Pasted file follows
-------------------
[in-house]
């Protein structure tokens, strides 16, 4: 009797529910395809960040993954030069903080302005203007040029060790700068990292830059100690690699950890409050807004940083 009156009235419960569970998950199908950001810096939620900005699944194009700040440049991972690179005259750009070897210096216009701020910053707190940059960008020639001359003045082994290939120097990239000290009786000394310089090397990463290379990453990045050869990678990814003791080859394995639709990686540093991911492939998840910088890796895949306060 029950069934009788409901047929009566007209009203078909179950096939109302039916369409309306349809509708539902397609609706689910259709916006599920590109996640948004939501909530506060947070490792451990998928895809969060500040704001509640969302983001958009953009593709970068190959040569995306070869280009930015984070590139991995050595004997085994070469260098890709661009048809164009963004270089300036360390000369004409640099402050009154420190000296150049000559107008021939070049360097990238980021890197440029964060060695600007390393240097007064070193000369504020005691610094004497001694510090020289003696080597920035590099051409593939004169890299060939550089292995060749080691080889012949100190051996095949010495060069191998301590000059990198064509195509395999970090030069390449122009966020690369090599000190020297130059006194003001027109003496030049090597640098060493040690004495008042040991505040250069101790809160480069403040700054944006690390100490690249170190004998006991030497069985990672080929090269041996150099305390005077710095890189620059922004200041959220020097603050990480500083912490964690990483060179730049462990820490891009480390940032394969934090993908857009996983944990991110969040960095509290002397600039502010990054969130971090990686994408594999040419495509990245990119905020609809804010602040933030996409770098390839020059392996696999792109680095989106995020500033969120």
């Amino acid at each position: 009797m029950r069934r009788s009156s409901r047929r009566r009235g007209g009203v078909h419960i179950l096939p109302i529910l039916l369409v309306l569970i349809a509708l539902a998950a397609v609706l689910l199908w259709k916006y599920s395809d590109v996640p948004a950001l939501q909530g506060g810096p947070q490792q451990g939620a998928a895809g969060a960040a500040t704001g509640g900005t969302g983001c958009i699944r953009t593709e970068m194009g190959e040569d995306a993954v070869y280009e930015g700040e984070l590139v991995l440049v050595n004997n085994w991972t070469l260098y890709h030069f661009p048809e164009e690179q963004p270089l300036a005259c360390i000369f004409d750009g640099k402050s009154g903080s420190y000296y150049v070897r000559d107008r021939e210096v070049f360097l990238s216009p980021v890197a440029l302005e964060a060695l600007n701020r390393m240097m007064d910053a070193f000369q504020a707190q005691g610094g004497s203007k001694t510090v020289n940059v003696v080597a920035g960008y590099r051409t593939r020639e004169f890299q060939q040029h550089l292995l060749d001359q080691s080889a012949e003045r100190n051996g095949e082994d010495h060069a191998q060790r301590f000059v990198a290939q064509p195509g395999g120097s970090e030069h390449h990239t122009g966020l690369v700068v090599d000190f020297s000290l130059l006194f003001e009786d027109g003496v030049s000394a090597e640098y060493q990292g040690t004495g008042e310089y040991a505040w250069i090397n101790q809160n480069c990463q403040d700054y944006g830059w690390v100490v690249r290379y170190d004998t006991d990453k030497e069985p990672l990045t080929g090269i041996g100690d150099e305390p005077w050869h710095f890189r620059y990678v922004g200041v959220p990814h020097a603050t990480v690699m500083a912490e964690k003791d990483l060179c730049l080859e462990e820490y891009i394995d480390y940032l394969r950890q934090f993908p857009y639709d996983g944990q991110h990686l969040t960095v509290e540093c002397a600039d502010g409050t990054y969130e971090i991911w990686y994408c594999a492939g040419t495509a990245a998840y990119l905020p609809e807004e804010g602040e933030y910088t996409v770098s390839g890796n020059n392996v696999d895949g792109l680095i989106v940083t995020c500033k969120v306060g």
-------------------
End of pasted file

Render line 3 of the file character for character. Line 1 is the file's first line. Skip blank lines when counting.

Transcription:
């Amino acid at each position: 009797m029950r069934r009788s009156s409901r047929r009566r009235g007209g009203v078909h419960i179950l096939p109302i529910l039916l369409v309306l569970i349809a509708l539902a998950a397609v609706l689910l199908w259709k916006y599920s395809d590109v996640p948004a950001l939501q909530g506060g810096p947070q490792q451990g939620a998928a895809g969060a960040a500040t704001g509640g900005t969302g983001c958009i699944r953009t593709e970068m194009g190959e040569d995306a993954v070869y280009e930015g700040e984070l590139v991995l440049v050595n004997n085994w991972t070469l260098y890709h030069f661009p048809e164009e690179q963004p270089l300036a005259c360390i000369f004409d750009g640099k402050s009154g903080s420190y000296y150049v070897r000559d107008r021939e210096v070049f360097l990238s216009p980021v890197a440029l302005e964060a060695l600007n701020r390393m240097m007064d910053a070193f000369q504020a707190q005691g610094g004497s203007k001694t510090v020289n940059v003696v080597a920035g960008y590099r051409t593939r020639e004169f890299q060939q040029h550089l292995l060749d001359q080691s080889a012949e003045r100190n051996g095949e082994d010495h060069a191998q060790r301590f000059v990198a290939q064509p195509g395999g120097s970090e030069h390449h990239t122009g966020l690369v700068v090599d000190f020297s000290l130059l006194f003001e009786d027109g003496v030049s000394a090597e640098y060493q990292g040690t004495g008042e310089y040991a505040w250069i090397n101790q809160n480069c990463q403040d700054y944006g830059w690390v100490v690249r290379y170190d004998t006991d990453k030497e069985p990672l990045t080929g090269i041996g100690d150099e305390p005077w050869h710095f890189r620059y990678v922004g200041v959220p990814h020097a603050t990480v690699m500083a912490e964690k003791d990483l060179c730049l080859e462990e820490y891009i394995d480390y940032l394969r950890q934090f993908p857009y639709d996983g944990q991110h990686l969040t960095v509290e540093c002397a600039d502010g409050t990054y969130e971090i991911w990686y994408c594999a492939g040419t495509a990245a998840y990119l905020p609809e807004e804010g602040e933030y910088t996409v770098s390839g890796n020059n392996v696999d895949g792109l680095i989106v940083t995020c500033k969120v306060g």